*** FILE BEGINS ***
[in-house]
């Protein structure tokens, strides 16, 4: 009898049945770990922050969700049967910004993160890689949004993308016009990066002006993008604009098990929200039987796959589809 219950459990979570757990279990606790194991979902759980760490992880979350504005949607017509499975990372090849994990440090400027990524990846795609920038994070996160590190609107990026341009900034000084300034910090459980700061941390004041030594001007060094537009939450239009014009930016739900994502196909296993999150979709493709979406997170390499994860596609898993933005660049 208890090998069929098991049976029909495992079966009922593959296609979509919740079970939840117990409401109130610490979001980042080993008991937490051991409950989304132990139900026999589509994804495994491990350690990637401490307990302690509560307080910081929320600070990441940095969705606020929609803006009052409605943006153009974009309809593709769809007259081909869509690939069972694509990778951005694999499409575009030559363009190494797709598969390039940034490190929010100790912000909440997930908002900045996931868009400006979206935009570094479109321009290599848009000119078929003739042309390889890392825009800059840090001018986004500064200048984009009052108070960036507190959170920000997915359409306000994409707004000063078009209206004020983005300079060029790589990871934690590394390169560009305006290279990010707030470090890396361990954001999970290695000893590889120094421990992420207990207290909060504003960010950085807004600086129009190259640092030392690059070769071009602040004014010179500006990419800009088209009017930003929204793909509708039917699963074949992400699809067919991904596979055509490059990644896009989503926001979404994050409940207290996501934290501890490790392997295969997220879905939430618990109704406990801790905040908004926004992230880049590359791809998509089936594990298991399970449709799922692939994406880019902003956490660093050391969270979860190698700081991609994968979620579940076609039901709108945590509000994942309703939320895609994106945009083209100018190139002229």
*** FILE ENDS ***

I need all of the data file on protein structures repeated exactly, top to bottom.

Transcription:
[in-house]
């Protein structure tokens, strides 16, 4: 009898049945770990922050969700049967910004993160890689949004993308016009990066002006993008604009098990929200039987796959589809 219950459990979570757990279990606790194991979902759980760490992880979350504005949607017509499975990372090849994990440090400027990524990846795609920038994070996160590190609107990026341009900034000084300034910090459980700061941390004041030594001007060094537009939450239009014009930016739900994502196909296993999150979709493709979406997170390499994860596609898993933005660049 208890090998069929098991049976029909495992079966009922593959296609979509919740079970939840117990409401109130610490979001980042080993008991937490051991409950989304132990139900026999589509994804495994491990350690990637401490307990302690509560307080910081929320600070990441940095969705606020929609803006009052409605943006153009974009309809593709769809007259081909869509690939069972694509990778951005694999499409575009030559363009190494797709598969390039940034490190929010100790912000909440997930908002900045996931868009400006979206935009570094479109321009290599848009000119078929003739042309390889890392825009800059840090001018986004500064200048984009009052108070960036507190959170920000997915359409306000994409707004000063078009209206004020983005300079060029790589990871934690590394390169560009305006290279990010707030470090890396361990954001999970290695000893590889120094421990992420207990207290909060504003960010950085807004600086129009190259640092030392690059070769071009602040004014010179500006990419800009088209009017930003929204793909509708039917699963074949992400699809067919991904596979055509490059990644896009989503926001979404994050409940207290996501934290501890490790392997295969997220879905939430618990109704406990801790905040908004926004992230880049590359791809998509089936594990298991399970449709799922692939994406880019902003956490660093050391969270979860190698700081991609994968979620579940076609039901709108945590509000994942309703939320895609994106945009083209100018190139002229």